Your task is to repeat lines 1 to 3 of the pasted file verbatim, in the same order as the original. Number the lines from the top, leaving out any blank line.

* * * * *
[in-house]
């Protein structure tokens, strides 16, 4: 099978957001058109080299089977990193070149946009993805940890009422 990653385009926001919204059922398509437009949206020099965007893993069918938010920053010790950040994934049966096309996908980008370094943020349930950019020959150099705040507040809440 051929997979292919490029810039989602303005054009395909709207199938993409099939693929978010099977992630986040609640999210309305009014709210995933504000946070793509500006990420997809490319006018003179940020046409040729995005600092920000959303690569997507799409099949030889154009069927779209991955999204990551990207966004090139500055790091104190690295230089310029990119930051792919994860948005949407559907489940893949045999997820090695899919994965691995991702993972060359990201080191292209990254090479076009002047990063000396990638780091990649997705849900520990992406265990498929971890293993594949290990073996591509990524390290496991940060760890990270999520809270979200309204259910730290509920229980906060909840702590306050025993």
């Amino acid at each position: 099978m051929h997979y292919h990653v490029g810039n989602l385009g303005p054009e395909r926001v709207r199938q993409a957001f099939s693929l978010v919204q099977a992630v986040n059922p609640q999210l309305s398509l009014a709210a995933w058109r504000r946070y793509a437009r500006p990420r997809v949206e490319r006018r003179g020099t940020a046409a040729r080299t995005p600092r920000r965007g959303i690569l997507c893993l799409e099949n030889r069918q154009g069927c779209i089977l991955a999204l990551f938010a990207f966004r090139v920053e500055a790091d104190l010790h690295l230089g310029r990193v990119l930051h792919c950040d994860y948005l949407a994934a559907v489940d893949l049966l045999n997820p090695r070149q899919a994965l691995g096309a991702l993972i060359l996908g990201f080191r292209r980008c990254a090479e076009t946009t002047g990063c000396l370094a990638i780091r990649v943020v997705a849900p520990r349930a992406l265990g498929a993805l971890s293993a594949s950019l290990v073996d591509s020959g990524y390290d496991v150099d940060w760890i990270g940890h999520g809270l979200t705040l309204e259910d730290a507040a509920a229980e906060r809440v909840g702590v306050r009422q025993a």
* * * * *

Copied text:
[in-house]
């Protein structure tokens, strides 16, 4: 099978957001058109080299089977990193070149946009993805940890009422 990653385009926001919204059922398509437009949206020099965007893993069918938010920053010790950040994934049966096309996908980008370094943020349930950019020959150099705040507040809440 051929997979292919490029810039989602303005054009395909709207199938993409099939693929978010099977992630986040609640999210309305009014709210995933504000946070793509500006990420997809490319006018003179940020046409040729995005600092920000959303690569997507799409099949030889154009069927779209991955999204990551990207966004090139500055790091104190690295230089310029990119930051792919994860948005949407559907489940893949045999997820090695899919994965691995991702993972060359990201080191292209990254090479076009002047990063000396990638780091990649997705849900520990992406265990498929971890293993594949290990073996591509990524390290496991940060760890990270999520809270979200309204259910730290509920229980906060909840702590306050025993």
């Amino acid at each position: 099978m051929h997979y292919h990653v490029g810039n989602l385009g303005p054009e395909r926001v709207r199938q993409a957001f099939s693929l978010v919204q099977a992630v986040n059922p609640q999210l309305s398509l009014a709210a995933w058109r504000r946070y793509a437009r500006p990420r997809v949206e490319r006018r003179g020099t940020a046409a040729r080299t995005p600092r920000r965007g959303i690569l997507c893993l799409e099949n030889r069918q154009g069927c779209i089977l991955a999204l990551f938010a990207f966004r090139v920053e500055a790091d104190l010790h690295l230089g310029r990193v990119l930051h792919c950040d994860y948005l949407a994934a559907v489940d893949l049966l045999n997820p090695r070149q899919a994965l691995g096309a991702l993972i060359l996908g990201f080191r292209r980008c990254a090479e076009t946009t002047g990063c000396l370094a990638i780091r990649v943020v997705a849900p520990r349930a992406l265990g498929a993805l971890s293993a594949s950019l290990v073996d591509s020959g990524y390290d496991v150099d940060w760890i990270g940890h999520g809270l979200t705040l309204e259910d730290a507040a509920a229980e906060r809440v909840g702590v306050r009422q025993a």